It’s kind of amazing how many powerful women have short haircuts. Just look at the list of Forbes 100 Most Powerful Women of 2009 and you’ll see what I mean. Granted, most of them are in their 40s and 50s when a short hair style makes more sense, but most of them have short, really manly hair styles. It doesn’t even look that good, but I guess it makes them less sexually desirable by men, so they could be taken seriously. It makes me sad to think that might be true, but why else would all these high-power women want a crop top? Just to limit prep time? I’m not so sure.
In addition to figuring out what hair style to get (likely I’ll just go for the trim this time around), I need to figure out how often to get my hair cut. Up until now I’ve lived by the two cuts a year rule. I think it’s silly to spend money getting any more hair cuts, really. I feel like it’s a huge conspiracy by the hair dressers who want you to pay them more often. That said, my hair probably could use to be cut more often than twice a year. And with this image makeover I’m doing for myself, getting a trim every 8 weeks won’t kill my budget, and may help a lot with my overall presentation.
What do you think? How often do you get your hair cut? What style do you wear and is it appropriate for your job?

Laser Hair Removal Update

I’ve been writing a lot about laser hair removal lately because it’s one of the largest purchases I’ve ever made in my life, outside of my $7000 car. Part of me still feels like I shouldn’t be spending the money — it’s much smarter to invest it, deal with shaving twice a day all my life, and that’s that. But, I’ve come to the decision that now I am going to spend some money on myself, within reason. And of everything in the world I can spend it on — vacations, jewelry, etc, I choose to spend my money on laser hair removal.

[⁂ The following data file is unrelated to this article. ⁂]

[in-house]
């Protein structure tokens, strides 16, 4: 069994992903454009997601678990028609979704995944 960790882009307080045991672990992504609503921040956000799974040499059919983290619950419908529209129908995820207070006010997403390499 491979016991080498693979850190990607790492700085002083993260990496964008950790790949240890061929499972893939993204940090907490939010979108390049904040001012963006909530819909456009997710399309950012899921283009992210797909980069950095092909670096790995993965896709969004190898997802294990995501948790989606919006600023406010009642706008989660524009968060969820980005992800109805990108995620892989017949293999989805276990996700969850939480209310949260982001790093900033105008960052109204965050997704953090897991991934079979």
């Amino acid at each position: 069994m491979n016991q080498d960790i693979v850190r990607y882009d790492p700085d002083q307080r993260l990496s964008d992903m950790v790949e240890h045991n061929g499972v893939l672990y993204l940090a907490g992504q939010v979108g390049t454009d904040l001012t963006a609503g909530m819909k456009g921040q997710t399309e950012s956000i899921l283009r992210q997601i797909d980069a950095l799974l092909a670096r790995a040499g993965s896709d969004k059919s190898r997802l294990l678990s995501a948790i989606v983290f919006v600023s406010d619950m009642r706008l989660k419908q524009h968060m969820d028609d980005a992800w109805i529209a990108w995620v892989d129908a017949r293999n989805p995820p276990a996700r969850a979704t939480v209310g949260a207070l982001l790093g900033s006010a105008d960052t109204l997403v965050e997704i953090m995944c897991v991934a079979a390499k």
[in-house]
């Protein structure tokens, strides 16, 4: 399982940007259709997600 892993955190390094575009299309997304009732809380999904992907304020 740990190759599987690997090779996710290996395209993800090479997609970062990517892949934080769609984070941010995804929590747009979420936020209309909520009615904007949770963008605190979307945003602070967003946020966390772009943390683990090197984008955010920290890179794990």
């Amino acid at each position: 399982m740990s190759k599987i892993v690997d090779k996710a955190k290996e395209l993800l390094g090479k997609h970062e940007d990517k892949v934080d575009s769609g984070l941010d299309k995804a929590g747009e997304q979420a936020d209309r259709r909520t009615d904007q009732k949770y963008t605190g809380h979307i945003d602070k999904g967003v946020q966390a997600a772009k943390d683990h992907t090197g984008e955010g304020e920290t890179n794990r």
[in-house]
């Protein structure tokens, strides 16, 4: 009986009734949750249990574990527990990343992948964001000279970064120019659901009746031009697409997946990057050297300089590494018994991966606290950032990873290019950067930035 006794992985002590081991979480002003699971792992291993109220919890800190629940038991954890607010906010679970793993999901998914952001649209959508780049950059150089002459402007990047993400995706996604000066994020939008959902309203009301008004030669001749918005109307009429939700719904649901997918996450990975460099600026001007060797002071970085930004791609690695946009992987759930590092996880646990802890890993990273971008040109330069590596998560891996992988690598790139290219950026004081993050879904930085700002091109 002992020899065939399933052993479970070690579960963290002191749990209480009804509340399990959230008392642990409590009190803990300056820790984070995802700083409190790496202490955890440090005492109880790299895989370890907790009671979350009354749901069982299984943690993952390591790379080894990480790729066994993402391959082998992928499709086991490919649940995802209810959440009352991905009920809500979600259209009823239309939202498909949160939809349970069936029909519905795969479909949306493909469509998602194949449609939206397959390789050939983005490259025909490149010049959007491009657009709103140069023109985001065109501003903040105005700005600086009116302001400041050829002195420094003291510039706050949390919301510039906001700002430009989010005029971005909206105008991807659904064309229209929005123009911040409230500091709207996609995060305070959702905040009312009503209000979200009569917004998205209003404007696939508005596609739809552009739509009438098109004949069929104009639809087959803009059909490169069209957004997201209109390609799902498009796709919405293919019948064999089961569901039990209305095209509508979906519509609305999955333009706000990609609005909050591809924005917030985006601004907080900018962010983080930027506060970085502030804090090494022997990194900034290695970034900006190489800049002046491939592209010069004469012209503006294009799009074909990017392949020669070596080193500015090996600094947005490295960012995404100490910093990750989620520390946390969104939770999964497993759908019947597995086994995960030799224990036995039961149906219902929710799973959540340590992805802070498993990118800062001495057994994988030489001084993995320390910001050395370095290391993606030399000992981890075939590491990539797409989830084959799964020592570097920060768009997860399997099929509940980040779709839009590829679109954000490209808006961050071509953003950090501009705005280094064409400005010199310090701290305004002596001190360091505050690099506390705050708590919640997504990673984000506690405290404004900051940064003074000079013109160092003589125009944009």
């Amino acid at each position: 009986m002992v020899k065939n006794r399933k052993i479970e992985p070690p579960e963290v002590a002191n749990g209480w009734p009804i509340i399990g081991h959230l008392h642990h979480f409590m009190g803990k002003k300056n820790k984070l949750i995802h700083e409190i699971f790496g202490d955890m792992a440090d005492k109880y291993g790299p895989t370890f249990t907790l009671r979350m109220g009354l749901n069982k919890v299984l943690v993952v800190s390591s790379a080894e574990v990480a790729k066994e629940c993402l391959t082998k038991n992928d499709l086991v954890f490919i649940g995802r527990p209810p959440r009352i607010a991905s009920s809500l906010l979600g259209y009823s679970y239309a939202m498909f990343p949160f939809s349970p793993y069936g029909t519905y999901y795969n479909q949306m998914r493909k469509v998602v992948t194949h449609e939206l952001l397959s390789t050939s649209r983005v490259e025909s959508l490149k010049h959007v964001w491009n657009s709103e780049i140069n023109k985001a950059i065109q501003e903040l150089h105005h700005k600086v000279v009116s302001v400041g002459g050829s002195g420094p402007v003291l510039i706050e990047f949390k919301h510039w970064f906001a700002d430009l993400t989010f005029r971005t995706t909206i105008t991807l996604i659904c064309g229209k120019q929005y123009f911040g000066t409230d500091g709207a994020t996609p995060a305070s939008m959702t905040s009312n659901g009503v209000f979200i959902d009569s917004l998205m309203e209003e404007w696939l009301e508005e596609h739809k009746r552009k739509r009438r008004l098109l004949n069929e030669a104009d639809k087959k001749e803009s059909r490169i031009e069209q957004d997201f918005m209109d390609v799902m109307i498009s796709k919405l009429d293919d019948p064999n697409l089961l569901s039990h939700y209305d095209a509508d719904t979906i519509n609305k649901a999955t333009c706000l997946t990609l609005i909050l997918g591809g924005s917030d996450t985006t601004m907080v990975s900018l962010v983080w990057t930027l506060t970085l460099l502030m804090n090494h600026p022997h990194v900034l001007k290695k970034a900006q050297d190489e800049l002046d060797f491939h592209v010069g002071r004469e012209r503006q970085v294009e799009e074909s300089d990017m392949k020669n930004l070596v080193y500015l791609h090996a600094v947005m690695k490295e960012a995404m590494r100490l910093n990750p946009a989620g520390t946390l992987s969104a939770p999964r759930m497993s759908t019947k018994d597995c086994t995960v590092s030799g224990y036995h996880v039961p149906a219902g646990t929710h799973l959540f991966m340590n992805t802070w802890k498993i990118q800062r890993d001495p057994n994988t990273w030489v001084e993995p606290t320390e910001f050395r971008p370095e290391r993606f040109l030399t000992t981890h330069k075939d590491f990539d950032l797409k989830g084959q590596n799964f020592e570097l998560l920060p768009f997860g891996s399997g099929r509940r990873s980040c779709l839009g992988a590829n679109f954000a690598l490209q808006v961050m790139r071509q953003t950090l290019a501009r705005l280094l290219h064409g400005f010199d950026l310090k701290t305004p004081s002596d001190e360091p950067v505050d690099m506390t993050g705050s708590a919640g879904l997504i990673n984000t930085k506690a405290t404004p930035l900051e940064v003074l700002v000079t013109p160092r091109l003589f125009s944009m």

The one place I’ve been considering is giving me a really amazing package rate. $4000 for six treatments of basically everything except my face and arms. Which is like 76% off their single treatment rate. The normal discount as these places is maybe 40% off or for a special 50% off. All other places I looked at, at the cheapest for the same treatments, cost $5000 – $7000.

At first, I was very skeptical about this place. Why so cheap? That’s always something I’m cautious about when paying people lots of money to burn my hair follicles. So I went in for a full treatment — bikini and buttock (yes, there’s hair there. I’m a fairly attractive girl but my hormones make me look like Godzilla without an OCD maintenance program.) I got them to give me a 20% discount off the price of the two treatments — $460 total. That will apply to the full $4000 package if I decide to go for it, which I likely will. I just want to make sure my skin doesn’t melt off in the next two weeks, and that the hair sheds properly.